A series of brutal murders puts the lives of three men on a collision course: The father of the latest victim now out for revenge, a vigilante police detective operating outside the boundaries of law, and the main suspect in the killings – a religious studies teacher arrested and released due to a police blunder.(Imdb)
5 December 2013
This confidently handled horror-thriller from Israeli writer-directors Aharon Keshales and Navot Papushado provides a somewhat glib retort to September’s ponderous Prisoners, adopting a queasily black-comic tone in three-hander involving a rogue cop, a suspected pederast, and the vengeful father of a dead young girl. We soon fear the worst, and are suckered into staying by some semi-clever delaying tactics: early exteriors concealing the fact that everyone’s heading towards a single-set torture dungeon, phone calls that dispatch the characters on wild goose chases just as fingernails are set to be extracted. The actors lend it a sick heft, and there are droll, region-specific footnotes – like the estate agent keen to sell the dungeon cheap as it backs onto Arab land – but one senses the sniggering film-makers playing variably funny games with our phobia of paedophiles, rather than having anything lasting to say about it.
A driven cop and revenge-seeking father team up to deliver vigilante justice to an alleged child-killer in Big Bad Wolves, Aharon Keshales and Navot Papushado’s grippingly suspenseful film, showcased at the Tribeca Film Festival. Featuring mind-bending plot twists and generous doses of mordant humor, this fiendishly clever Israeli thriller succeeds brilliantly on its own terms while instantly qualifying for a Hollywood remake.
After a little girl goes missing in the woods and is later found dead with her head missing and her underwear pulled down to her ankles, renegade cop Miki (Lior Ashkenazi) enlists two thugs to beat up his principal suspect for a series of related killings, seemingly mild-mannered schoolteacher Dror (Rotem Keinan). The violent mayhem is captured by an interloper’s cellphone camera, with the video going viral on the internet. Officially suspended but subtly encouraged to keep up with the case by his commander, Miki continues to harass and stalk Dror, even going so far as to Taser the hapless suspect’s small dog. But his activities are suddenly interrupted by the murder victim’s middle-aged father Gidi (Tzahi Grad), who overcomes both men and brings them to the basement of the remote new house he’s purchased just for the occasion.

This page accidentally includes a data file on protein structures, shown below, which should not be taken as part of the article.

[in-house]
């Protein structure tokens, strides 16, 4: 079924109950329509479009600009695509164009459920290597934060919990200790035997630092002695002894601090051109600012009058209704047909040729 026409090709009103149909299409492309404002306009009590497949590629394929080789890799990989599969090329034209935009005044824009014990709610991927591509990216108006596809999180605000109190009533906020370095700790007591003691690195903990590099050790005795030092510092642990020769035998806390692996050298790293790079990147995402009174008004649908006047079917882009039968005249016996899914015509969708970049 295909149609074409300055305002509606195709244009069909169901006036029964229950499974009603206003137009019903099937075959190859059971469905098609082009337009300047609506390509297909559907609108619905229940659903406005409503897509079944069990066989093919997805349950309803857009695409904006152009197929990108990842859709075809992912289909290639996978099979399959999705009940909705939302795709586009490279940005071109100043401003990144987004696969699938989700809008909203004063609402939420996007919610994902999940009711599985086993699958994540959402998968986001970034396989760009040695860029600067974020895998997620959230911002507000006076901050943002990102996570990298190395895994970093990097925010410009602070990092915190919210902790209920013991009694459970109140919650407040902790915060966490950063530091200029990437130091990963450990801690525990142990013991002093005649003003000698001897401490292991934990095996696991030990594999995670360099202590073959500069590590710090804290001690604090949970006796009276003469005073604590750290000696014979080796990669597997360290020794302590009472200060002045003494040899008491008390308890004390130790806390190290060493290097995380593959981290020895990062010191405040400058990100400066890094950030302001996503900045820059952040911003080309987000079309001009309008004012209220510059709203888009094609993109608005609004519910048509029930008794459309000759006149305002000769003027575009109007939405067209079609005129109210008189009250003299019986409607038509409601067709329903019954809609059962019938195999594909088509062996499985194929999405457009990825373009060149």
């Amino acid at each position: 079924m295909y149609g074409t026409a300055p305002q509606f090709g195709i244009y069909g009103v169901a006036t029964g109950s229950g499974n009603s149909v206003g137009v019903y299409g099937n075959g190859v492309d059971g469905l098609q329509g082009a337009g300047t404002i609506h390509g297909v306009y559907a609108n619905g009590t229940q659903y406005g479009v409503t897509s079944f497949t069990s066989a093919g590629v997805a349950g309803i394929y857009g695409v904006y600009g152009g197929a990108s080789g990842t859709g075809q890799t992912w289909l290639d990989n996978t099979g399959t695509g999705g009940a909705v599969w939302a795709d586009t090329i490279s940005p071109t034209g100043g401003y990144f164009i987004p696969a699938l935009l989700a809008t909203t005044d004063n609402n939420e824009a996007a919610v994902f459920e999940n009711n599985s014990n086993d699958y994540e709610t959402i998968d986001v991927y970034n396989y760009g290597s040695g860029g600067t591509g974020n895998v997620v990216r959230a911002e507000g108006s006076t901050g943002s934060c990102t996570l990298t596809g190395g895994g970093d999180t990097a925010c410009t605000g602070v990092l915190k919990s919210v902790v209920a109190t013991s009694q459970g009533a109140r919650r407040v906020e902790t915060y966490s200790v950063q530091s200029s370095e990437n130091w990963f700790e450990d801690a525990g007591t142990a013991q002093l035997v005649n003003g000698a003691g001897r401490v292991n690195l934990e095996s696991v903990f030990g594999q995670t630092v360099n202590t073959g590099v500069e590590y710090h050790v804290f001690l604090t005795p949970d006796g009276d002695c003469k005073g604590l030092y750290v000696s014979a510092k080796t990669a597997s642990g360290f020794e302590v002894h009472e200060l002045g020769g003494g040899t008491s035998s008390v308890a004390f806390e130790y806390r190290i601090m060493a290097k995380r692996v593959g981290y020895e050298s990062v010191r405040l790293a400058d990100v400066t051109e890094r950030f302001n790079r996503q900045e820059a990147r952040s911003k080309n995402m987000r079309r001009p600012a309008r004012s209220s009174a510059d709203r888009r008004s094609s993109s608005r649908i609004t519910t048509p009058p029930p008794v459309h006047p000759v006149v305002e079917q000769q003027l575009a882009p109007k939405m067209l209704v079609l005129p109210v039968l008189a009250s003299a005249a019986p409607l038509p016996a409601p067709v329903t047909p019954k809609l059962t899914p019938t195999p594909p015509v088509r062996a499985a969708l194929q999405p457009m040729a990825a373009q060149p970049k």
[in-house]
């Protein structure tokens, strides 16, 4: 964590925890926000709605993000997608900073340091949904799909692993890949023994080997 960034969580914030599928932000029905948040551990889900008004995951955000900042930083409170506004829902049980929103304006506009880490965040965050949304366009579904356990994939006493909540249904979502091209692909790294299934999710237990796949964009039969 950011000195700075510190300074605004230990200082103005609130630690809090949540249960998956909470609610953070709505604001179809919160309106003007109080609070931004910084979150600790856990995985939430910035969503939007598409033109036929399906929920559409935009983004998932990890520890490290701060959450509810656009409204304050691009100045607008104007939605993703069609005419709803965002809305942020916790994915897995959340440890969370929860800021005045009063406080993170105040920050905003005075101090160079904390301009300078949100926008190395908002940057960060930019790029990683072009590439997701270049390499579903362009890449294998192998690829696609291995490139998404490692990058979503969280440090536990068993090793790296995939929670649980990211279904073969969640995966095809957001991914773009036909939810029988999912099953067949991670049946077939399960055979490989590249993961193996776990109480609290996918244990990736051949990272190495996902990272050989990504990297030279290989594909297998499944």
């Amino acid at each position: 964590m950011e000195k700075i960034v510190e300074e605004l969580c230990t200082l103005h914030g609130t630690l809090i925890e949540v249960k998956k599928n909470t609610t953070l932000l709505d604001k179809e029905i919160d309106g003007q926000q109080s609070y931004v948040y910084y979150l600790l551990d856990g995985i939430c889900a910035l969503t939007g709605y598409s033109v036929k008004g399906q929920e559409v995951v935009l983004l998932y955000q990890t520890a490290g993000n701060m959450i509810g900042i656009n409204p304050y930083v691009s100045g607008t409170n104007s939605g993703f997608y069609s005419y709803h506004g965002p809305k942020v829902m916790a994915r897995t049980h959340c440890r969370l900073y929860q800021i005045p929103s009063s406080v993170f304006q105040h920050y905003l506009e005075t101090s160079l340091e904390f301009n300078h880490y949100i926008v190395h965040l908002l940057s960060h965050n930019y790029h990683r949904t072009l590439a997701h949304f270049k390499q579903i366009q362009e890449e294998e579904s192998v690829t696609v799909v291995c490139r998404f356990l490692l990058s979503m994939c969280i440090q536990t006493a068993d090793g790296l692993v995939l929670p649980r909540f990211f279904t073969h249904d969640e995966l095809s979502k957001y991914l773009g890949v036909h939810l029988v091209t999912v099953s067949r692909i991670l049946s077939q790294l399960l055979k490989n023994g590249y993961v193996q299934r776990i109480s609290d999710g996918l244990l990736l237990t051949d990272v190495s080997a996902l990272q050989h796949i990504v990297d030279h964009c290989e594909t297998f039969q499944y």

Desperately wanting to know the location of his daughter’s severed head, Gidi brutally tortures Dror with Miki’s tacit approval. But when things threaten to get out of hand and Miki begins having second thoughts, he finds himself bound and gagged as well. The tense situation becomes even more complicated with the unexpected arrival of Gidi’s elderly father (Dov Glickman), who comes bearing chicken soup only to wind up becoming involved in the nefarious goings-on.
The filmmakers slowly but surely ratchet up the tension in brilliantly subtle fashion, delivering both a haunting meditation on the morality and efficacy of torture—the suspect’s guilt is not established, which only increases the moral ambiguity—and enough violent shocks to please genre fans. The plot’s intricate twists and turns are consistently surprising, as are the wonderfully droll touches of humor sprinkled into the proceedings.
Examples of the latter include the viciously revengeful Gidi reduced to near whimpers during a phone call from his guilt-trip delivering Jewish mother; his seemingly gentle father suddenly displaying unexpected personality facets; and the separate encounters that Gidi and Miki have with a man on horseback which provide a subtle commentary on the region’s simmering Arab-Jewish tensions.
Featuring superb performances by the principal actors, Big Bad Wolves is mesmerizing from start to finish, including a haunting final image that you’ll find impossible to forget.